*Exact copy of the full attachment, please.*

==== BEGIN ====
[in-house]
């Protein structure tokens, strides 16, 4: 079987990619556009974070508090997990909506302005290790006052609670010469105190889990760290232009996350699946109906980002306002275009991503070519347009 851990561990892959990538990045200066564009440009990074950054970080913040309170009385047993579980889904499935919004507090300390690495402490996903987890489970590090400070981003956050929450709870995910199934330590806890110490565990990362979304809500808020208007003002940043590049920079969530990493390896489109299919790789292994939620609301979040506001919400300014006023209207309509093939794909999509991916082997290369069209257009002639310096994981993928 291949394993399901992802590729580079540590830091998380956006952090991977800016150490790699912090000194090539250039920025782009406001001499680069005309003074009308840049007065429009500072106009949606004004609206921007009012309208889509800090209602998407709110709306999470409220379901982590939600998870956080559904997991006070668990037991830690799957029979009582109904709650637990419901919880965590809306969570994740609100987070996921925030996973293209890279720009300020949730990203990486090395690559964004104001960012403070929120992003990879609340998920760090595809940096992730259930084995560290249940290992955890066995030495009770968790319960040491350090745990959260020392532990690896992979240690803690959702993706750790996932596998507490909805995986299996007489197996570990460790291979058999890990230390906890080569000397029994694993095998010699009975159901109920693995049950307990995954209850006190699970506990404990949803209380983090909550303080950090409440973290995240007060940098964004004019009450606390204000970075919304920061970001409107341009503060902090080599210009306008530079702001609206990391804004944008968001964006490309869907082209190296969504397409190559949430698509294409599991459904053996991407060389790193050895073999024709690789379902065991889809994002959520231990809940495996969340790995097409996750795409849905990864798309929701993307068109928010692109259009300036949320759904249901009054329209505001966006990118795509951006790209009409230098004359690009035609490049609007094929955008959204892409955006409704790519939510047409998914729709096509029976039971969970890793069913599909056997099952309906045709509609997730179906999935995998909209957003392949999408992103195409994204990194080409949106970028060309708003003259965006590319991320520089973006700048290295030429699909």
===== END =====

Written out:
[in-house]
């Protein structure tokens, strides 16, 4: 079987990619556009974070508090997990909506302005290790006052609670010469105190889990760290232009996350699946109906980002306002275009991503070519347009 851990561990892959990538990045200066564009440009990074950054970080913040309170009385047993579980889904499935919004507090300390690495402490996903987890489970590090400070981003956050929450709870995910199934330590806890110490565990990362979304809500808020208007003002940043590049920079969530990493390896489109299919790789292994939620609301979040506001919400300014006023209207309509093939794909999509991916082997290369069209257009002639310096994981993928 291949394993399901992802590729580079540590830091998380956006952090991977800016150490790699912090000194090539250039920025782009406001001499680069005309003074009308840049007065429009500072106009949606004004609206921007009012309208889509800090209602998407709110709306999470409220379901982590939600998870956080559904997991006070668990037991830690799957029979009582109904709650637990419901919880965590809306969570994740609100987070996921925030996973293209890279720009300020949730990203990486090395690559964004104001960012403070929120992003990879609340998920760090595809940096992730259930084995560290249940290992955890066995030495009770968790319960040491350090745990959260020392532990690896992979240690803690959702993706750790996932596998507490909805995986299996007489197996570990460790291979058999890990230390906890080569000397029994694993095998010699009975159901109920693995049950307990995954209850006190699970506990404990949803209380983090909550303080950090409440973290995240007060940098964004004019009450606390204000970075919304920061970001409107341009503060902090080599210009306008530079702001609206990391804004944008968001964006490309869907082209190296969504397409190559949430698509294409599991459904053996991407060389790193050895073999024709690789379902065991889809994002959520231990809940495996969340790995097409996750795409849905990864798309929701993307068109928010692109259009300036949320759904249901009054329209505001966006990118795509951006790209009409230098004359690009035609490049609007094929955008959204892409955006409704790519939510047409998914729709096509029976039971969970890793069913599909056997099952309906045709509609997730179906999935995998909209957003392949999408992103195409994204990194080409949106970028060309708003003259965006590319991320520089973006700048290295030429699909």